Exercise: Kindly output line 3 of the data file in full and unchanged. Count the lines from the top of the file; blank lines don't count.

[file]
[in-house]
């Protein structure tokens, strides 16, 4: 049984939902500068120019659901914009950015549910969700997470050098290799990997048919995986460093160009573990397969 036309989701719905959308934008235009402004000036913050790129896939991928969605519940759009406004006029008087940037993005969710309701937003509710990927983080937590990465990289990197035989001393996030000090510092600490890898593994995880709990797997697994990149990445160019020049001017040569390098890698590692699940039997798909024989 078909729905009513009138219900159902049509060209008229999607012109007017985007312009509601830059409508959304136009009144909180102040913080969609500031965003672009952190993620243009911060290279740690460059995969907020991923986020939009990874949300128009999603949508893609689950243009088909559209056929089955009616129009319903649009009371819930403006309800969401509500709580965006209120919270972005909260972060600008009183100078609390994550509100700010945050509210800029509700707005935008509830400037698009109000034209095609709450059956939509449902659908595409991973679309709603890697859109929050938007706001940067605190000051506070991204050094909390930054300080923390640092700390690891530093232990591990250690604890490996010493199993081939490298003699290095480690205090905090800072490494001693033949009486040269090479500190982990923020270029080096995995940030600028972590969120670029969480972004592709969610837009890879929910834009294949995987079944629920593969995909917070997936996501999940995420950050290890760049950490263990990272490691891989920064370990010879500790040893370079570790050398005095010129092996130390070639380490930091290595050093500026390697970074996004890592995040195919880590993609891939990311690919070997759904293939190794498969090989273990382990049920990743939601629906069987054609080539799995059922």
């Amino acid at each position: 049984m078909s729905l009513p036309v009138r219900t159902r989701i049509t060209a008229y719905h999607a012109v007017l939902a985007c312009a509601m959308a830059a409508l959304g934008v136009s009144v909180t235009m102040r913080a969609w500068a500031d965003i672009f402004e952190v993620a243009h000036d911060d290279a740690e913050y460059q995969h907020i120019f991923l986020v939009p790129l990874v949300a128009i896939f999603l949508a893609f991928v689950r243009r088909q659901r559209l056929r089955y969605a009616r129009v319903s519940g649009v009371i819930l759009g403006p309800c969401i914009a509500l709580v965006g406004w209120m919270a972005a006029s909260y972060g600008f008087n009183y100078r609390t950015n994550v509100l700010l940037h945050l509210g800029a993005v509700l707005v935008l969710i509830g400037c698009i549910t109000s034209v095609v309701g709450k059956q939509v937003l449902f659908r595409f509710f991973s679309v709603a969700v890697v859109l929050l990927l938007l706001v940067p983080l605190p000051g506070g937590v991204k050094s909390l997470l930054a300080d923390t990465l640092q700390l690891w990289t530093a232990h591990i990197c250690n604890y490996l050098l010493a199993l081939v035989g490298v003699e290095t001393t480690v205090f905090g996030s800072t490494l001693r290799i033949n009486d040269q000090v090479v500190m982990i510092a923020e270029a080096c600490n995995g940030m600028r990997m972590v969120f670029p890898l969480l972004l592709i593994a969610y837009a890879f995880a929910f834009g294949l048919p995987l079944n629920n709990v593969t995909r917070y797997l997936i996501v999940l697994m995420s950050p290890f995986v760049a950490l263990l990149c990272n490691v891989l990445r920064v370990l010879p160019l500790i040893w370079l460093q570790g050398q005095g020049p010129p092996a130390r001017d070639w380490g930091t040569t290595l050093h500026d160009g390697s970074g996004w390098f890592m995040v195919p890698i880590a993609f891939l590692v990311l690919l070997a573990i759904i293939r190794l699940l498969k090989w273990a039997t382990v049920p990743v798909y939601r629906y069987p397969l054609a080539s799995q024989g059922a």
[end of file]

């Amino acid at each position: 049984m078909s729905l009513p036309v009138r219900t159902r989701i049509t060209a008229y719905h999607a012109v007017l939902a985007c312009a509601m959308a830059a409508l959304g934008v136009s009144v909180t235009m102040r913080a969609w500068a500031d965003i672009f402004e952190v993620a243009h000036d911060d290279a740690e913050y460059q995969h907020i120019f991923l986020v939009p790129l990874v949300a128009i896939f999603l949508a893609f991928v689950r243009r088909q659901r559209l056929r089955y969605a009616r129009v319903s519940g649009v009371i819930l759009g403006p309800c969401i914009a509500l709580v965006g406004w209120m919270a972005a006029s909260y972060g600008f008087n009183y100078r609390t950015n994550v509100l700010l940037h945050l509210g800029a993005v509700l707005v935008l969710i509830g400037c698009i549910t109000s034209v095609v309701g709450k059956q939509v937003l449902f659908r595409f509710f991973s679309v709603a969700v890697v859109l929050l990927l938007l706001v940067p983080l605190p000051g506070g937590v991204k050094s909390l997470l930054a300080d923390t990465l640092q700390l690891w990289t530093a232990h591990i990197c250690n604890y490996l050098l010493a199993l081939v035989g490298v003699e290095t001393t480690v205090f905090g996030s800072t490494l001693r290799i033949n009486d040269q000090v090479v500190m982990i510092a923020e270029a080096c600490n995995g940030m600028r990997m972590v969120f670029p890898l969480l972004l592709i593994a969610y837009a890879f995880a929910f834009g294949l048919p995987l079944n629920n709990v593969t995909r917070y797997l997936i996501v999940l697994m995420s950050p290890f995986v760049a950490l263990l990149c990272n490691v891989l990445r920064v370990l010879p160019l500790i040893w370079l460093q570790g050398q005095g020049p010129p092996a130390r001017d070639w380490g930091t040569t290595l050093h500026d160009g390697s970074g996004w390098f890592m995040v195919p890698i880590a993609f891939l590692v990311l690919l070997a573990i759904i293939r190794l699940l498969k090989w273990a039997t382990v049920p990743v798909y939601r629906y069987p397969l054609a080539s799995q024989g059922a």